Initially planned to last until May 31, Russia’s national lockdown was waived on May 12 and regions have the authority to choose their own restrictions depending on the local situation, which varies massively in Moscow and Yakutia. At the time of writing, over 10,000 new cases are being reported daily and the easing of quarantine measures might seem premature given the significant chance of even higher infection rates shortly.
The Russian metals industry is experiencing a significant lack of scrap in the non-ferrous sector, especially copper units. Even though most foundries have been allowed to keep their operations running during the lockdown and the biggest players have secured decent raw material stocks, scrap availability is down by as much as 70% because of the drastic reduction in post-production scrap generation and the almost total disappearance of street collections during one and a half months of lockdown.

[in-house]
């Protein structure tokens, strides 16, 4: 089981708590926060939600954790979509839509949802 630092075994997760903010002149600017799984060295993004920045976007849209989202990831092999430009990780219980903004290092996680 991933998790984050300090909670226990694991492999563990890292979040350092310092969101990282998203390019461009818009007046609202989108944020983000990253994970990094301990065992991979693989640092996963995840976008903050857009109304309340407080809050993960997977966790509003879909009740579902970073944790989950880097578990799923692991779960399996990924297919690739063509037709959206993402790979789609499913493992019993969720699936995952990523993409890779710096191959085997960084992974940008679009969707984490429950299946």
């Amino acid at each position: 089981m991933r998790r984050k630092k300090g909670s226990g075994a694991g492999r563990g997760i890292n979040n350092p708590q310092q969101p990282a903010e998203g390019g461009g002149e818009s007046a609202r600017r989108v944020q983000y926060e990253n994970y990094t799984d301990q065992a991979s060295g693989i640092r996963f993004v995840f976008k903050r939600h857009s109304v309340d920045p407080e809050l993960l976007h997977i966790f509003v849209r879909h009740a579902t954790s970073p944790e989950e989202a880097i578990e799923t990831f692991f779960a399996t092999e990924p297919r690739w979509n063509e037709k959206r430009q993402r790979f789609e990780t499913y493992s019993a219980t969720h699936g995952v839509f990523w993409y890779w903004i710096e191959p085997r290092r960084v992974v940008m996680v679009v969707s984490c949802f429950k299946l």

With Poland, Slovakia and the Czech Republic beginning a careful easing of quarantine measures on May 11, scrap collection is slowly recovering and allowing yards to build supply. Foundries are reporting a decline in demand for the automotive components on which the Polish, Czech and Hungarian metals industries mainly rely. The performance of their economies and their metal sectors will depend largely on Germany, Italy and France, with business support policies having been introduced.
The good news is that freight rates from Polish, Baltic and Russian ports are finally back to early-January numbers.
TRM Group (BLR), Board Member of the BIR Non-Ferrous Metals Division